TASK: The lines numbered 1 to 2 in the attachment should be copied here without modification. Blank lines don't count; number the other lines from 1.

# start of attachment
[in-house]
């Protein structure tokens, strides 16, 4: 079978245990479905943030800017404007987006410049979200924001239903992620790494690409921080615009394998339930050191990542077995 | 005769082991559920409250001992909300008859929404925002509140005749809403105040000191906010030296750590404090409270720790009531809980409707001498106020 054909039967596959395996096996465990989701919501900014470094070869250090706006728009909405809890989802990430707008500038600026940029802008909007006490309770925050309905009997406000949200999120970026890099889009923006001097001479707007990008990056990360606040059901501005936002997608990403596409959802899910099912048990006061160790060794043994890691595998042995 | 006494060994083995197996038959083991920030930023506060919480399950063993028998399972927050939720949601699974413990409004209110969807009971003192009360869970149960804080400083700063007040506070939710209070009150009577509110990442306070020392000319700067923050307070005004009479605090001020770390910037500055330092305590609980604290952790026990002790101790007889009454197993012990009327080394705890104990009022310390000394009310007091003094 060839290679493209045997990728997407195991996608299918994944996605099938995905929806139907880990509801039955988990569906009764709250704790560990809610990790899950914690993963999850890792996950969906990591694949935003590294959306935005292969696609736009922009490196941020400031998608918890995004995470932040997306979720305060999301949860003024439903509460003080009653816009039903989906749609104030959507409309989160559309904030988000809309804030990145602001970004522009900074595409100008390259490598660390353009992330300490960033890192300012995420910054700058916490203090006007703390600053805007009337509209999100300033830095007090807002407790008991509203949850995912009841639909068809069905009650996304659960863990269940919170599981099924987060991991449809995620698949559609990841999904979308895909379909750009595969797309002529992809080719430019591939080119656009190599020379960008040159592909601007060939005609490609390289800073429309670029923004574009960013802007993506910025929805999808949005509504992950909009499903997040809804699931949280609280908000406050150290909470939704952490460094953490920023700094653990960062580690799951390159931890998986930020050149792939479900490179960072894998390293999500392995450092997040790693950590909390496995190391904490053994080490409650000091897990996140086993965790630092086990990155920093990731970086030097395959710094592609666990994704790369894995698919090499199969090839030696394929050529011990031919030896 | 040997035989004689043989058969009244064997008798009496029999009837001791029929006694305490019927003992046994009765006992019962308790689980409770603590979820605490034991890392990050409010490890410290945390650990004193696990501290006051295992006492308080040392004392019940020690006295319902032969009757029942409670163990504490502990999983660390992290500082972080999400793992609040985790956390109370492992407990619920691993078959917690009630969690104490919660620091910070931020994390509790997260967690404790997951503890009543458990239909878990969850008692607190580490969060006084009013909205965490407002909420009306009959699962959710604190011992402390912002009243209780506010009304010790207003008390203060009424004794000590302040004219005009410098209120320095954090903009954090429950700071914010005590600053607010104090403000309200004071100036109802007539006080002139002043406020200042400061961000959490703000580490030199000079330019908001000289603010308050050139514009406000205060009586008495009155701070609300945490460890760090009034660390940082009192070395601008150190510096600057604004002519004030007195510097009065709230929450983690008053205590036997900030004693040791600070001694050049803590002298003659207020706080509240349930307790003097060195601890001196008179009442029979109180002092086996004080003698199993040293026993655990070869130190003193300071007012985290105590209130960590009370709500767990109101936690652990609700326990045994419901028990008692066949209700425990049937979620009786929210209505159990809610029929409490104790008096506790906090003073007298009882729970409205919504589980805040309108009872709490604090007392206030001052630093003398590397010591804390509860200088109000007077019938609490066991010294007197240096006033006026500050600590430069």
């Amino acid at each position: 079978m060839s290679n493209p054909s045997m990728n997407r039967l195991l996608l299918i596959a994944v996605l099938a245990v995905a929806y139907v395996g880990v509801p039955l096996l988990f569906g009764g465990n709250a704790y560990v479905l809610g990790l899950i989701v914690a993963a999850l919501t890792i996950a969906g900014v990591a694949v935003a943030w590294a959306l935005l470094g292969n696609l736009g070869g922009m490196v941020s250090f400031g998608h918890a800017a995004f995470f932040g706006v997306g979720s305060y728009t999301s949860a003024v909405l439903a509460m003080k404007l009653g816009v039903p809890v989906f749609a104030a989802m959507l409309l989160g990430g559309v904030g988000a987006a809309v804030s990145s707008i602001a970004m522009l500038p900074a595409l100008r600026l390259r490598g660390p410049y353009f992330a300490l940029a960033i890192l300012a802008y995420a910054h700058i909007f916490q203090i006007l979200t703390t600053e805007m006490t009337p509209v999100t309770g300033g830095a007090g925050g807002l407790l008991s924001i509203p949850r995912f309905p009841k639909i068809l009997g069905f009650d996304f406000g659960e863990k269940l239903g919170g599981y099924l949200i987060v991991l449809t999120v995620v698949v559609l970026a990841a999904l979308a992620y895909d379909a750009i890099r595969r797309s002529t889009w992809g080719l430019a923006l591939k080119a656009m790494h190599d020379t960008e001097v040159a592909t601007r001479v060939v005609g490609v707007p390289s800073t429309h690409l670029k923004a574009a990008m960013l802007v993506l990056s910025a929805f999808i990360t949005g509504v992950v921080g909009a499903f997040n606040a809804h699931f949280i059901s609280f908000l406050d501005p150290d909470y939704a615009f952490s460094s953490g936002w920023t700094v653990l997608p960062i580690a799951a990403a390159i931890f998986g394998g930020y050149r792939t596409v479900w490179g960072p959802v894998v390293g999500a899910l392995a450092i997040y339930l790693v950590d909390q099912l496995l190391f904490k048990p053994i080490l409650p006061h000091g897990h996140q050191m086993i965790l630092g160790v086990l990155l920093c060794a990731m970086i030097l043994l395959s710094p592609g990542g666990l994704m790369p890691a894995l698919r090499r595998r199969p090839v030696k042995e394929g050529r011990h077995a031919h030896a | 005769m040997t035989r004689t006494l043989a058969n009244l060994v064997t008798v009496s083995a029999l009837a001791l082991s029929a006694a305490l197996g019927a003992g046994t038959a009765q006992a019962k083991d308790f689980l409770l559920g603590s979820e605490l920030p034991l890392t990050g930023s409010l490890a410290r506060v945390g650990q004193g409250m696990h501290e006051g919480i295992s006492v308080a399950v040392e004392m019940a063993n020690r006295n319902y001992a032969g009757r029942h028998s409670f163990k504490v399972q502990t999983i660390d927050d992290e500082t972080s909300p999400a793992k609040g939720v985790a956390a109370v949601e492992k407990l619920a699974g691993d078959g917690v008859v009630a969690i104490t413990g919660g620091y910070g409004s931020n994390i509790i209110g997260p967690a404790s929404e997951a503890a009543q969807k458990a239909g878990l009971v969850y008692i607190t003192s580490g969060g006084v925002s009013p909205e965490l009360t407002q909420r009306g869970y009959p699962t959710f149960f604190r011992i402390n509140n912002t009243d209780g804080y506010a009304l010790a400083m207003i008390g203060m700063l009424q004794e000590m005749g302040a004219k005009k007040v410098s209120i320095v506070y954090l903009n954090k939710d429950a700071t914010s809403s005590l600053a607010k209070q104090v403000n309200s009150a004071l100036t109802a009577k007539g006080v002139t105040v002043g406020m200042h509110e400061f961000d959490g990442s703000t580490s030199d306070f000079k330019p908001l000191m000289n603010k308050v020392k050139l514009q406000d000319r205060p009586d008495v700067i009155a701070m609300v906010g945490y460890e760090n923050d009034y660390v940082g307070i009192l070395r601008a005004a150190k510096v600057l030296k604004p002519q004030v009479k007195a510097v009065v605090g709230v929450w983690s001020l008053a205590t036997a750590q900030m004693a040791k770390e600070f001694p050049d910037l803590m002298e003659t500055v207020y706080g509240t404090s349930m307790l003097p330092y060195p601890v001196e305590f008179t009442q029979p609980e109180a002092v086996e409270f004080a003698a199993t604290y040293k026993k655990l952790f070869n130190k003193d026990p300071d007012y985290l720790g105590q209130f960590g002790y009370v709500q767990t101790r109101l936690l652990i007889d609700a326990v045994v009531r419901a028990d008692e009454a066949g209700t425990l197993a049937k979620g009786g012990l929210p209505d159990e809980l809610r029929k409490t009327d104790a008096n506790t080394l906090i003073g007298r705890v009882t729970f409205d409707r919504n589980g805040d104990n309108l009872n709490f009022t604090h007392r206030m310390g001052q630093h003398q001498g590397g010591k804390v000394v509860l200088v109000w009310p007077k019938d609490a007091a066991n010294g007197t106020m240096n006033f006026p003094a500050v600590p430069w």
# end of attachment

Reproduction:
[in-house]
């Protein structure tokens, strides 16, 4: 079978245990479905943030800017404007987006410049979200924001239903992620790494690409921080615009394998339930050191990542077995 | 005769082991559920409250001992909300008859929404925002509140005749809403105040000191906010030296750590404090409270720790009531809980409707001498106020 054909039967596959395996096996465990989701919501900014470094070869250090706006728009909405809890989802990430707008500038600026940029802008909007006490309770925050309905009997406000949200999120970026890099889009923006001097001479707007990008990056990360606040059901501005936002997608990403596409959802899910099912048990006061160790060794043994890691595998042995 | 006494060994083995197996038959083991920030930023506060919480399950063993028998399972927050939720949601699974413990409004209110969807009971003192009360869970149960804080400083700063007040506070939710209070009150009577509110990442306070020392000319700067923050307070005004009479605090001020770390910037500055330092305590609980604290952790026990002790101790007889009454197993012990009327080394705890104990009022310390000394009310007091003094 060839290679493209045997990728997407195991996608299918994944996605099938995905929806139907880990509801039955988990569906009764709250704790560990809610990790899950914690993963999850890792996950969906990591694949935003590294959306935005292969696609736009922009490196941020400031998608918890995004995470932040997306979720305060999301949860003024439903509460003080009653816009039903989906749609104030959507409309989160559309904030988000809309804030990145602001970004522009900074595409100008390259490598660390353009992330300490960033890192300012995420910054700058916490203090006007703390600053805007009337509209999100300033830095007090807002407790008991509203949850995912009841639909068809069905009650996304659960863990269940919170599981099924987060991991449809995620698949559609990841999904979308895909379909750009595969797309002529992809080719430019591939080119656009190599020379960008040159592909601007060939005609490609390289800073429309670029923004574009960013802007993506910025929805999808949005509504992950909009499903997040809804699931949280609280908000406050150290909470939704952490460094953490920023700094653990960062580690799951390159931890998986930020050149792939479900490179960072894998390293999500392995450092997040790693950590909390496995190391904490053994080490409650000091897990996140086993965790630092086990990155920093990731970086030097395959710094592609666990994704790369894995698919090499199969090839030696394929050529011990031919030896 | 040997035989004689043989058969009244064997008798009496029999009837001791029929006694305490019927003992046994009765006992019962308790689980409770603590979820605490034991890392990050409010490890410290945390650990004193696990501290006051295992006492308080040392004392019940020690006295319902032969009757029942409670163990504490502990999983660390992290500082972080999400793992609040985790956390109370492992407990619920691993078959917690009630969690104490919660620091910070931020994390509790997260967690404790997951503890009543458990239909878990969850008692607190580490969060006084009013909205965490407002909420009306009959699962959710604190011992402390912002009243209780506010009304010790207003008390203060009424004794000590302040004219005009410098209120320095954090903009954090429950700071914010005590600053607010104090403000309200004071100036109802007539006080002139002043406020200042400061961000959490703000580490030199000079330019908001000289603010308050050139514009406000205060009586008495009155701070609300945490460890760090009034660390940082009192070395601008150190510096600057604004002519004030007195510097009065709230929450983690008053205590036997900030004693040791600070001694050049803590002298003659207020706080509240349930307790003097060195601890001196008179009442029979109180002092086996004080003698199993040293026993655990070869130190003193300071007012985290105590209130960590009370709500767990109101936690652990609700326990045994419901028990008692066949209700425990049937979620009786929210209505159990809610029929409490104790008096506790906090003073007298009882729970409205919504589980805040309108009872709490604090007392206030001052630093003398590397010591804390509860200088109000007077019938609490066991010294007197240096006033006026500050600590430069």